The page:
California Elimination of the High-Speed Rail Authority (2012)
If the initiative qualifies for the ballot and the state's voters approve it, it will:
- Eliminate the California High Speed Rail Authority.
- Bar the State of California from paying for high speed rail unless the people pass a new constitutional amendment that would specifically authorize the state to pay for high speed rail.
Peter Seidel, the initiative's sponsor, refers to the measure as the "No Train Please Act". It is a response to the financial woes of 2008's Proposition 1A, the High-Speed Rail Act.
- "Eliminates High Speed Rail Authority. Bars the State of California from paying for high speed rail unless the people pass a new constitutional amendment specifically altering this prohibition."
Fiscal impact estimate:
- "State debt service savings of up to $650 million annually from not using state bond funds to support highspeed rail. A one-time loss of $3.3 billion in federal funds would reduce somewhat the level of economic activity in the state over the next several years, resulting in some reduction in state and local revenues."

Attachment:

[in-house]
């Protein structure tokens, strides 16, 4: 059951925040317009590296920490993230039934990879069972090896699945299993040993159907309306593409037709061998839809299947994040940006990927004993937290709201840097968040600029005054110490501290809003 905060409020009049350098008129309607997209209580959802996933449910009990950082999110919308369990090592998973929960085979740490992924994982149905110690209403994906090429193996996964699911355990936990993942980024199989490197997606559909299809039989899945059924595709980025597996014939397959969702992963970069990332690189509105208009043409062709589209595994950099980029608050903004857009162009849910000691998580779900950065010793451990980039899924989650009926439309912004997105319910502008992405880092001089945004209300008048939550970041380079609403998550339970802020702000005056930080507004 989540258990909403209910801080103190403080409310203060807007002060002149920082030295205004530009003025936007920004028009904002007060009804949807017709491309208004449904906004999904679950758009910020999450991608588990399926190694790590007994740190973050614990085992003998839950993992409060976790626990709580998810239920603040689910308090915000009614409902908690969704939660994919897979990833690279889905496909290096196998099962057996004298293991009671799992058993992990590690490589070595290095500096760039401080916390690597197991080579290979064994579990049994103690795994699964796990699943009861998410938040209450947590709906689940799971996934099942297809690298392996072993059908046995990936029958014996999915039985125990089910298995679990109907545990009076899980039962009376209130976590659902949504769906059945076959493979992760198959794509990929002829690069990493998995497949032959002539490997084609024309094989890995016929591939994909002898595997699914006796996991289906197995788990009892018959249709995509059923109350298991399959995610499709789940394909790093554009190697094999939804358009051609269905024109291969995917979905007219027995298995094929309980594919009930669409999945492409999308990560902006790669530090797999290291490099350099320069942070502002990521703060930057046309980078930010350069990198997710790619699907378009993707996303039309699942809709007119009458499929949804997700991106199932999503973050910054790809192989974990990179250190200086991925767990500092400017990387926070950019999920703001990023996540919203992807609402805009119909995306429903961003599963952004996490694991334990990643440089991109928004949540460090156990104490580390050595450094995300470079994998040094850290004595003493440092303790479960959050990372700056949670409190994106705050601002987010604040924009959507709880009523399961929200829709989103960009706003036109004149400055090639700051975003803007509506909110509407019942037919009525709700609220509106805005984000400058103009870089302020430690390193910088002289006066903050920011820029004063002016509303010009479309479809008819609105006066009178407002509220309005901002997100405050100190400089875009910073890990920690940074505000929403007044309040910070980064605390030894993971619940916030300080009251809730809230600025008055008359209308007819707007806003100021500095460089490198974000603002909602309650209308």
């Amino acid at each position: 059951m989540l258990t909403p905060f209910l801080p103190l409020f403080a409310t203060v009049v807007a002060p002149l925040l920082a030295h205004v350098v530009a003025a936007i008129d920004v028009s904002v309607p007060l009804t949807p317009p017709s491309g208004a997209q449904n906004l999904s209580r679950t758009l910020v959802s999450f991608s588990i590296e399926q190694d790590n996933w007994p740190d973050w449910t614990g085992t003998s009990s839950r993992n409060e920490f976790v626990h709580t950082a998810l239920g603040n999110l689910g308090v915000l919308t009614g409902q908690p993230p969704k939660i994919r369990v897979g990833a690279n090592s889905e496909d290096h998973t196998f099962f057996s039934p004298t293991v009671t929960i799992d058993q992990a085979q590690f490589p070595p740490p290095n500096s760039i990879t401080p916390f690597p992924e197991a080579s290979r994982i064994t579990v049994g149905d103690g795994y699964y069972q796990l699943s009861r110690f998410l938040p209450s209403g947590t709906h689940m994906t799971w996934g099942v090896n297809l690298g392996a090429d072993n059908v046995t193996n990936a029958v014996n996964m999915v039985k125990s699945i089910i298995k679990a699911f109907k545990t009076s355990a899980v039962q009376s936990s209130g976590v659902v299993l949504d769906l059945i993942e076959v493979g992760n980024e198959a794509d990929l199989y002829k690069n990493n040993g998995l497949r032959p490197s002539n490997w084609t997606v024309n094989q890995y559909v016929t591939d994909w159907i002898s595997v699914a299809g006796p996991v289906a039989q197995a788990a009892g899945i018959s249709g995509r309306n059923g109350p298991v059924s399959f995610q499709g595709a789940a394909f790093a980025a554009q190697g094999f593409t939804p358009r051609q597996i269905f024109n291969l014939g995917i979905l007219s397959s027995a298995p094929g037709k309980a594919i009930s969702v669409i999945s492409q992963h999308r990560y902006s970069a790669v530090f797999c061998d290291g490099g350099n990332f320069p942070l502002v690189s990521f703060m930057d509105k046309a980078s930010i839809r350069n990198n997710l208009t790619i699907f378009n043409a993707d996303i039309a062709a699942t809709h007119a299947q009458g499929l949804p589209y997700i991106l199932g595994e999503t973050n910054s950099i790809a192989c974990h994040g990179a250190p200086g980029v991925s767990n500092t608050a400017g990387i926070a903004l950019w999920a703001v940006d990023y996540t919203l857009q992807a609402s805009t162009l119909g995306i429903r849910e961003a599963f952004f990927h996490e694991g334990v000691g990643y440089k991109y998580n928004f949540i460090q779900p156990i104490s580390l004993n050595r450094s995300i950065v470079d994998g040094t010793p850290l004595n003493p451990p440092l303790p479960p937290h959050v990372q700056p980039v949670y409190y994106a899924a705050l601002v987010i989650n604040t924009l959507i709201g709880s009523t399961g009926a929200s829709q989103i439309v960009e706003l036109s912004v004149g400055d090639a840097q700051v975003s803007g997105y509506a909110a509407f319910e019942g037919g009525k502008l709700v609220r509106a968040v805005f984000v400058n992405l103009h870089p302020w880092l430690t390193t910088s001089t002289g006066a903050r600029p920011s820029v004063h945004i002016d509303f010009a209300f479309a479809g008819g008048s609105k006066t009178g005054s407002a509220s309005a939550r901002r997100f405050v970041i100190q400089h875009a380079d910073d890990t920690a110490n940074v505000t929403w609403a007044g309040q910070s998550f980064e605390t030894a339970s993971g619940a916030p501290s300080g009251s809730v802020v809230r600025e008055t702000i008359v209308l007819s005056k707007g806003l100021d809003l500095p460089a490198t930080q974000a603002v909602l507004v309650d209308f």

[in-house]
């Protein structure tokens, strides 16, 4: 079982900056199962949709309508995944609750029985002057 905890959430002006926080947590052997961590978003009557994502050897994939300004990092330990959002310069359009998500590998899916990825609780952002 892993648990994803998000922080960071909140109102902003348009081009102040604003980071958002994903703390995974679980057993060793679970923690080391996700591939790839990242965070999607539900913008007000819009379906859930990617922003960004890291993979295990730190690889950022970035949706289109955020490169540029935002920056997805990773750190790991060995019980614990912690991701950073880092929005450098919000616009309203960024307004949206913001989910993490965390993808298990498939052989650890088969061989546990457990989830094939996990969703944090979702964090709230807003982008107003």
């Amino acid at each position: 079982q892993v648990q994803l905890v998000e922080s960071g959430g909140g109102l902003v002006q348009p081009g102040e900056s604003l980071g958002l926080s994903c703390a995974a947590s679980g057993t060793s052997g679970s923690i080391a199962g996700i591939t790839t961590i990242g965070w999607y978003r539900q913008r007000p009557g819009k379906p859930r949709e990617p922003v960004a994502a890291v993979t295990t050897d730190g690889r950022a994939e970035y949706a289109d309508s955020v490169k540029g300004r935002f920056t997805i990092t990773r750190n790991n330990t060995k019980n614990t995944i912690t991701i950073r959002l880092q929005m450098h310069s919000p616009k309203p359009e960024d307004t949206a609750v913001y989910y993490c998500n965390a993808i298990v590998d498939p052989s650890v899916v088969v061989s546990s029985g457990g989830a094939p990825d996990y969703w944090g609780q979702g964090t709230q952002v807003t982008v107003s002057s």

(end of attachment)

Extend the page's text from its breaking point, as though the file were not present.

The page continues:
Path to the ballot
- See also: California signature requirements
- Peter Seidel submitted a letter requesting a ballot title on November 23, 2011.
- The ballot title and ballot summary were issued by the Attorney General of California's office on January 23, 2012.
- The 150-day circulation deadline for #11-0084 is June 21, 2012.
- 807,615 valid signatures are required for qualification purposes.
- To qualify for the November 6, 2012 ballot, signatures must be submitted earlier than the initiative's 150-day deadline. If the number of signatures submitted is such that the full-check verification method must be deployed, the signatures would have had to be turned in by March 2, 2012. For the random sampling method, signatures would have to be submitted by late April.